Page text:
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IN DEVELOPING, IMPLEMENTING AND EVALUATING drug and alcohol prevention programs for adolescents, Dr. Elizabeth D’Amico, adjunct professor in the Fielding School’s Department of Community Health Sciences, is regularly reminded of the important role of mental health.
“There is a lot of evidence that youth who have anxiety or depressive symptoms may be more likely to use alcohol or drugs – and that youth who use alcohol and drugs also tend to show anxiety and depressive symptoms,” says D’Amico, a licensed clinical psychologist who, in addition to her Fielding School faculty position, is a senior behavioral scientist at RAND. “As a result, it’s important to provide opportunities for youth to discuss why they might want to use, and to help them understand that there are healthier ways to address these feelings.”
Through programming in a variety of settings, D’Amico is providing outlets for youth to discuss and better understand why some are drawn to using alcohol and drugs, dispelling myths about the prevalence of use among their peers, and empowering them to consider the healthier options available to them. Her programs employ an evidence-based approach called “motivational interviewing” that emphasizes respectful interactions, listening to the youth, and supporting them in meeting their goals. “We try to reach them in innovative ways, because we know that most teens aren’t going to access traditional services – whether it’s because they don’t see a need, are concerned about confidentiality, or don’t know how to find the necessary resources,” she explains.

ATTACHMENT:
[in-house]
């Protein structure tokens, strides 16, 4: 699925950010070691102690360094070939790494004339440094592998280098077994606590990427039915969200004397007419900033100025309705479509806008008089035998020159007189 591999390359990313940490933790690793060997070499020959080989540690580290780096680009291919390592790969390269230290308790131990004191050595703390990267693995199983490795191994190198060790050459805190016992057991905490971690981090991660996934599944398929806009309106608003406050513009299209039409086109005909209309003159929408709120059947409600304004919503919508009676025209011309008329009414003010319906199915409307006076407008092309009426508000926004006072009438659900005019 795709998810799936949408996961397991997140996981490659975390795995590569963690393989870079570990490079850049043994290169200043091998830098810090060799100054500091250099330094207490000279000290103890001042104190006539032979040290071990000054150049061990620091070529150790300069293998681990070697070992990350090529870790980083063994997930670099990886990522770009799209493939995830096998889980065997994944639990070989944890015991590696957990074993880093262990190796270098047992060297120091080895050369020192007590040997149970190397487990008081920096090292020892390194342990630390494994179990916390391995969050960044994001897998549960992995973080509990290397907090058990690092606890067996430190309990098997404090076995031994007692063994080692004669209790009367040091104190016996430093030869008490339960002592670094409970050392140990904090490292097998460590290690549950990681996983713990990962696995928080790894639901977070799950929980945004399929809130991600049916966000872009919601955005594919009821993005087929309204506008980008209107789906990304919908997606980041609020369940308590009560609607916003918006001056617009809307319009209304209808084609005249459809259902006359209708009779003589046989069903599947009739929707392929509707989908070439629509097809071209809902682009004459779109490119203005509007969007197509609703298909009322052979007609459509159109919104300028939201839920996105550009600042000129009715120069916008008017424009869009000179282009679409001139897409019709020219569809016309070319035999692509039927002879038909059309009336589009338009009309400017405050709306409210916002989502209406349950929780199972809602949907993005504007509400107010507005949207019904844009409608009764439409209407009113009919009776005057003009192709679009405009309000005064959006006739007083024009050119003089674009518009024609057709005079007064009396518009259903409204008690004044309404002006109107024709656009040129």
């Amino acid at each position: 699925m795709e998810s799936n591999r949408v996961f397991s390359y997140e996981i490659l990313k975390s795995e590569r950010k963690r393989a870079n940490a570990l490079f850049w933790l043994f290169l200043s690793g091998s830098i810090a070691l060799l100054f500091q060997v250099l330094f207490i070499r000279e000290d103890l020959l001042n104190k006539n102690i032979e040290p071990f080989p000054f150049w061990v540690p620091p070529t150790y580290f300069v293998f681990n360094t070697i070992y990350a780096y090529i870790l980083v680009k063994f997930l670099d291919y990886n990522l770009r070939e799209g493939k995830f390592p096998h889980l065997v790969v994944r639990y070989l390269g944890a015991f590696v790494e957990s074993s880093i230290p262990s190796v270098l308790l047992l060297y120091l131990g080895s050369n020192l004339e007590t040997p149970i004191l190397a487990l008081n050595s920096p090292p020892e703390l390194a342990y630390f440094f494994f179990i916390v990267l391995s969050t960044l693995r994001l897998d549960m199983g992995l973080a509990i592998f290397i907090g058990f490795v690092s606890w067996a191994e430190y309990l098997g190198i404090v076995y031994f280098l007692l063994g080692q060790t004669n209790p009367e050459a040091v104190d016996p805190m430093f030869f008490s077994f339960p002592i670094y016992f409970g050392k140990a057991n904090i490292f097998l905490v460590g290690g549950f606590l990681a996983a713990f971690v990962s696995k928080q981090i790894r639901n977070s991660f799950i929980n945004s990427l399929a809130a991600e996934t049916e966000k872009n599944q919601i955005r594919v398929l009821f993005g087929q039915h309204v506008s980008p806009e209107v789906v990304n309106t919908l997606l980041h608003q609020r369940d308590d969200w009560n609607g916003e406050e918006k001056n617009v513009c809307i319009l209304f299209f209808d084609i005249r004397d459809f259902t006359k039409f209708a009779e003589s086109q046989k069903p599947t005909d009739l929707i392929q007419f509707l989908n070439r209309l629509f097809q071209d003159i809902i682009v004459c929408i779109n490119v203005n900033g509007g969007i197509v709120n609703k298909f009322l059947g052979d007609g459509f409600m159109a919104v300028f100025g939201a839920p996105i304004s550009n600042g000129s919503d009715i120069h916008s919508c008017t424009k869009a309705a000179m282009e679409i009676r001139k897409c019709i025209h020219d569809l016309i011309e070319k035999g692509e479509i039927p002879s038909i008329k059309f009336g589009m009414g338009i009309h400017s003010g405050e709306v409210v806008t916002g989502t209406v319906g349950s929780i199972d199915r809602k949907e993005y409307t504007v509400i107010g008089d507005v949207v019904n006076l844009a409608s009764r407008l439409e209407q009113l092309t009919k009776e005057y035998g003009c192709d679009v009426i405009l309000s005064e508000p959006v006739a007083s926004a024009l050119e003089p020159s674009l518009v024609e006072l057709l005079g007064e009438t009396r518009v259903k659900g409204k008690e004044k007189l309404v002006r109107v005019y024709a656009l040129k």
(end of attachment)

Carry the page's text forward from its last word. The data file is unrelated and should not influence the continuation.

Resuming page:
CHOICE, a program D’Amico developed for middle school youth in Southern California, differs from typical school-based programs designed to prevent alcohol and drug use in that it is voluntary and held after school. Offered in five sessions during which youth can drop in at any time, the program provides snacks as well as answering questions – a setup designed to reduce barriers to attendance. D’Amico has found that youth who attend the program are less likely to initiate alcohol and drug use, and that schools offering CHOICE have overall lower initiation rates than schools that don’t have the program, even among youth who don’t choose to attend.
Among her other initiatives, D’Amico is teaming with Dr. Daniel Dickerson, an Alaska Native (Inupiaq) addiction psychiatrist at UCLA’s Integrated Substance Abuse Programs, to implement a program for urban Native American youth that integrates motivational interviewing and traditional practices. She also heads a major effort to learn about factors that predict initiation of alcohol and drug use. D’Amico’s study examines substance use patterns over eight years among a large and diverse sample of youth, beginning in middle school and high school and continuing through their late teens and early 20s. “We hope this will help us identify both successful prevention strategies and factors associated with lower likelihood of initiating alcohol and drug use, so that we can better tailor our approaches in developmentally appropriate ways,” D’Amico says. “Teens are often in vulnerable positions and have a lot of choices to make about risk behaviors. Providing them with evidence-based programming and information that can help them make the healthier choice is extremely important.”